Marlene Dumas The Image as Burden at Tate Modern


Marlene Dumas is one of the most prominent painters working today. Her intense, psychologically charged works explore themes of sexuality, love, death and shame, often referencing art history, popular culture and current
affairs – themes you can explore through related events.

‘Secondhand images’, she has said, ‘can generate first-hand
emotions.’ Dumas never paints directly from life, yet life in all its
complexity is right there on the canvas. Her subjects are drawn from
both public and personal references and include her daughter and
herself, as well as recognisable faces such as Amy Winehouse, Naomi
Campbell, Princess Diana, even Osama bin Laden. The results are often
intimate and at times controversial, where politics become erotic and
portraits become political. She plays with the imagination of her
viewers, their preconceptions and fears.

Born in 1953 in Cape Town, South Africa, Dumas moved to the
Netherlands in 1976, where she came to prominence in the mid-1980s. This
large-scale survey is the most significant exhibition of her work ever
to be held in Europe, charting her career from early works, through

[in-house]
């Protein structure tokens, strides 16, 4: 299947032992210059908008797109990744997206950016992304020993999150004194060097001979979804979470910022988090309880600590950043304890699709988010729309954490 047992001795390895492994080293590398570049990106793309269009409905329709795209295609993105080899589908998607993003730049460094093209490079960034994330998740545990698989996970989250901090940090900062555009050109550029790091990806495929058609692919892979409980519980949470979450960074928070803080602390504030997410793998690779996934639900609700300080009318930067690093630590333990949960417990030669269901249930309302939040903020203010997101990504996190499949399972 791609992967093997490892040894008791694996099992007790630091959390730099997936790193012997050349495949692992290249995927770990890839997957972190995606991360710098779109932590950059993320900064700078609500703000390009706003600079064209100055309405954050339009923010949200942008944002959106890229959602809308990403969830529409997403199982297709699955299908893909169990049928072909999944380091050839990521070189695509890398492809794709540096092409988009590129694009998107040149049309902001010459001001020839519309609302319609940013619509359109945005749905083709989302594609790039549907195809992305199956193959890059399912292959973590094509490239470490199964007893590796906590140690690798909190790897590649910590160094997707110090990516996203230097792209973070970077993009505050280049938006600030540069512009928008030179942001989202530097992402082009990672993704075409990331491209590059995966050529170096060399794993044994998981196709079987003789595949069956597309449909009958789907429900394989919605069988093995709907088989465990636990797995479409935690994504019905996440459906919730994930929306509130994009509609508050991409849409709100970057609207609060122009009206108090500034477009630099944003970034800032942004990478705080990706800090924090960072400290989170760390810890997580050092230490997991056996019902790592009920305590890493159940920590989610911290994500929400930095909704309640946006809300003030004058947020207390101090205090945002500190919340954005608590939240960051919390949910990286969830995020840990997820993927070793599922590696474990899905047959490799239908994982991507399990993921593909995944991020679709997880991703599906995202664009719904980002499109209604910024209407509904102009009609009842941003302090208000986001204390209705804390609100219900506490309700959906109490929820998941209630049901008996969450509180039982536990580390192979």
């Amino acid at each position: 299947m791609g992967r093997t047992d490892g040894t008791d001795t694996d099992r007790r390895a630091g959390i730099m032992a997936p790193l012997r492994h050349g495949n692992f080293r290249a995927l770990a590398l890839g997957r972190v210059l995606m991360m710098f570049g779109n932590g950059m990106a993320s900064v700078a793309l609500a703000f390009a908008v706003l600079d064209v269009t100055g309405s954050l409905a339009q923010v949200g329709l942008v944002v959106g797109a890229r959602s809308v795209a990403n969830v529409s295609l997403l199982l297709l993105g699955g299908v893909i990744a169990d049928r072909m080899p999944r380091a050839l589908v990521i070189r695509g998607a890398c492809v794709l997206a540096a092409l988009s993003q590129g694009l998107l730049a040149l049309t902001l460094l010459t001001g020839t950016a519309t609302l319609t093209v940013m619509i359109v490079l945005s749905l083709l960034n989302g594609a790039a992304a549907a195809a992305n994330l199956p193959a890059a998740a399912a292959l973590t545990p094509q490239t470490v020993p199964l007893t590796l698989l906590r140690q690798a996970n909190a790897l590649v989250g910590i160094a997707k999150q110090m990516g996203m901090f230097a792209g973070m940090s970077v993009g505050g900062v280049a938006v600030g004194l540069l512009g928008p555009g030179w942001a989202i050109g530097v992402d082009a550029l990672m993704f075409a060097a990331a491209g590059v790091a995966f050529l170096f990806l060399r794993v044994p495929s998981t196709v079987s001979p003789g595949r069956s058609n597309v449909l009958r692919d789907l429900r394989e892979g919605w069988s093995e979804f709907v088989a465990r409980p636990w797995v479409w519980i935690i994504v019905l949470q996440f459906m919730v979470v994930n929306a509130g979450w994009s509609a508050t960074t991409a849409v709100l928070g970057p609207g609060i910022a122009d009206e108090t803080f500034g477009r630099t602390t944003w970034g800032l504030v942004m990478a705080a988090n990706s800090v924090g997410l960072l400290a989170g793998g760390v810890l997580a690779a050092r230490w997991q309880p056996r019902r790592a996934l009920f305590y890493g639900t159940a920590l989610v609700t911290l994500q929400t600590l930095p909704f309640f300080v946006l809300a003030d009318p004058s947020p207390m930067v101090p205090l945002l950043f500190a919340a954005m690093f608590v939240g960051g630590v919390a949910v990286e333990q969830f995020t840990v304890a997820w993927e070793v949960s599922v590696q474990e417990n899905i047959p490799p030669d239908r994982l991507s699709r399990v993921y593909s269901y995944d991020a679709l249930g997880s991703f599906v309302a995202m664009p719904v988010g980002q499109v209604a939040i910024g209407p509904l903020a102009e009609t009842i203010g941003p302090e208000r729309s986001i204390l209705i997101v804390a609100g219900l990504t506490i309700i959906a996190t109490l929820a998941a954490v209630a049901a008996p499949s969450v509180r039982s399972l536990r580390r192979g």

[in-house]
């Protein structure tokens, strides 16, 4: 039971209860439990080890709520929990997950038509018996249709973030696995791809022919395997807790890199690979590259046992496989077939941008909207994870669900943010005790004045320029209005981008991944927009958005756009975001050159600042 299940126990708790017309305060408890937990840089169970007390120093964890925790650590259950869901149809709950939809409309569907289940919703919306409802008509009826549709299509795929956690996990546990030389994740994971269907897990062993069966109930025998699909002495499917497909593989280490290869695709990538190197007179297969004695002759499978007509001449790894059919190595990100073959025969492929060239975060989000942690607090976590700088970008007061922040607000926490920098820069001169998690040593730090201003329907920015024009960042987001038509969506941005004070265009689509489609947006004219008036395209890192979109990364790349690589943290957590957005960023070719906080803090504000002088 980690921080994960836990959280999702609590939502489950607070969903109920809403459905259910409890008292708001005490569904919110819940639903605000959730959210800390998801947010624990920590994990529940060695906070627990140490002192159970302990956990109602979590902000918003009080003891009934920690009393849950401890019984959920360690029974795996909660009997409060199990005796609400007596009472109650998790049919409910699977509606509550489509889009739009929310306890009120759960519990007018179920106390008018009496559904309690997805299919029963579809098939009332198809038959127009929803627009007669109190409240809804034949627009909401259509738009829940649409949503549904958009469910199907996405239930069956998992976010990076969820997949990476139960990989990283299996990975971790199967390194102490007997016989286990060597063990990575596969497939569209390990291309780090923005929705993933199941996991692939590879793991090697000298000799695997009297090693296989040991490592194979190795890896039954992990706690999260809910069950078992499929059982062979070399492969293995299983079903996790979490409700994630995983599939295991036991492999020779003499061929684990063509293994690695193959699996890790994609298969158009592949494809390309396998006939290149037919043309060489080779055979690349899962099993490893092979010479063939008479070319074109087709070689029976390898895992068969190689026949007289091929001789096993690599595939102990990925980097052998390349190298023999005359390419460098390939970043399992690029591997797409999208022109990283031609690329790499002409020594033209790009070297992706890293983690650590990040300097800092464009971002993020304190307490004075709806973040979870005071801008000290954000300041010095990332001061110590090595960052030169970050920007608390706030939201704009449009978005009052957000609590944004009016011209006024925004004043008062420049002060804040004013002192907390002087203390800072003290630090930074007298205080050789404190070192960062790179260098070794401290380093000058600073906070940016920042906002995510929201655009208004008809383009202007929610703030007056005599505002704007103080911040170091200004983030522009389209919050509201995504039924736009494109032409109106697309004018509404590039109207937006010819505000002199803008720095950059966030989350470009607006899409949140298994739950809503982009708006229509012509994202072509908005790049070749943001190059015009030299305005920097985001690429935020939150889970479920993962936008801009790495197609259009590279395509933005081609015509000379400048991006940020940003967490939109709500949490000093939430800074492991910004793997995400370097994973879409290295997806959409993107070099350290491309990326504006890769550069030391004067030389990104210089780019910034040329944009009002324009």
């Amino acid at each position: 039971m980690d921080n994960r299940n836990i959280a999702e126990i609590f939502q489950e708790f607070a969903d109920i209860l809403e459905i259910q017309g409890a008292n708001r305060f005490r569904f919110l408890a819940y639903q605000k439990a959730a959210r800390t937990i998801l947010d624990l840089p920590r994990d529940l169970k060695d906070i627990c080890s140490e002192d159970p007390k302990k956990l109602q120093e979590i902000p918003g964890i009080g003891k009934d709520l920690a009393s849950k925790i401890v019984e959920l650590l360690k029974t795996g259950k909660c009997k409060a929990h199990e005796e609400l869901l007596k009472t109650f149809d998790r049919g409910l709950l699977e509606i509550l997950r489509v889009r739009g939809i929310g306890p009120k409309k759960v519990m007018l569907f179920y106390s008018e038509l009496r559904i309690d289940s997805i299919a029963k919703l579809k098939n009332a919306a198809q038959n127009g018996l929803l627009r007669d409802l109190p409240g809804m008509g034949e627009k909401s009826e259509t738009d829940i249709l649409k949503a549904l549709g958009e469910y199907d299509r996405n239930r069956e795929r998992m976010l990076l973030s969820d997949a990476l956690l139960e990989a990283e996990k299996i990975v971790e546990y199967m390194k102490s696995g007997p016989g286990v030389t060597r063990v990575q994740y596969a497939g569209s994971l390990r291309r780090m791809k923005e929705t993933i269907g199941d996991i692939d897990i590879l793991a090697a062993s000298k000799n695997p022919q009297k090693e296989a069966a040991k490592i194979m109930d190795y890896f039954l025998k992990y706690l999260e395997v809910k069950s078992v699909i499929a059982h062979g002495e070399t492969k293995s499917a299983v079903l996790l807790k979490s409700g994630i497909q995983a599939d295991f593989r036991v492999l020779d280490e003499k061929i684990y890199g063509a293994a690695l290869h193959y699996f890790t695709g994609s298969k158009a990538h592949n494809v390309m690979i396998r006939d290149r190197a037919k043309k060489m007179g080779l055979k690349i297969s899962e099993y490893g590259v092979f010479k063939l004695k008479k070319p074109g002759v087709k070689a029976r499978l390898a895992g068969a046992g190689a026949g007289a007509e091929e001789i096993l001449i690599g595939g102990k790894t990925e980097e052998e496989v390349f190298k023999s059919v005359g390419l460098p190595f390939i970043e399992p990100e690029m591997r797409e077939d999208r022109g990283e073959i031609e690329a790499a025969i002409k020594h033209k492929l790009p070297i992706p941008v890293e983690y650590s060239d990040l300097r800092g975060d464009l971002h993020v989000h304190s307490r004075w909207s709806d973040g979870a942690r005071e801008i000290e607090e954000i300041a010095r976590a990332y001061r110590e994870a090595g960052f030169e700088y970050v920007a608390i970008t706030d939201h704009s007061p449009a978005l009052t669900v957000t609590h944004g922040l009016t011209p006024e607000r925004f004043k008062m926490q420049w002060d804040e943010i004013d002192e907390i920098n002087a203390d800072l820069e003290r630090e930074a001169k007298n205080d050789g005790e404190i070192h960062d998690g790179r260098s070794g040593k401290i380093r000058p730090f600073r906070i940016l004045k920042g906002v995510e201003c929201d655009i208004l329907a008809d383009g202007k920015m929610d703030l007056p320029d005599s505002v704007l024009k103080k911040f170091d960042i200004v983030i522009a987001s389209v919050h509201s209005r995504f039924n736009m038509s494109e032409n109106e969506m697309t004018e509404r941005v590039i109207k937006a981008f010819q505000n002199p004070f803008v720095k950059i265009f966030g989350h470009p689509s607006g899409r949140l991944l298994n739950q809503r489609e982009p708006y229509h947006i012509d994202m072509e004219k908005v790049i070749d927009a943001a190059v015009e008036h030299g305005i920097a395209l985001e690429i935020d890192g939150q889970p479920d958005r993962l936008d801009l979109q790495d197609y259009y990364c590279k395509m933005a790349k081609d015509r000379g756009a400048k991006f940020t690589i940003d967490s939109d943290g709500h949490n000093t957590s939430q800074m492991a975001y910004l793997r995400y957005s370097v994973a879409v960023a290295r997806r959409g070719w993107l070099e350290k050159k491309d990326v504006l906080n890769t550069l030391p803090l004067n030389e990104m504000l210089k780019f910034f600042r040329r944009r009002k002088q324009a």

seminal paintings to new works on paper.

The title of the exhibition is taken from The Image as Burden
1993, a small painting depicting one figure carrying another. As with
many of Dumas’s works, her choice of title deeply affects our
interpretation of the work. It hints at the sense of responsibility
faced by the artist in choosing to create an image that can translate
ideas about painting and the position of the artist. For Dumas it is
important ‘to give more attention to what the painting does to the
image, not only to what the image does to the painting.’

In an age dominated by the digital image and mass media, Dumas
cherishes the physicality of the human touch with work that is a
testament to the meaning and potency of painting.

TateShots: Marlene Dumas talks about Rejects


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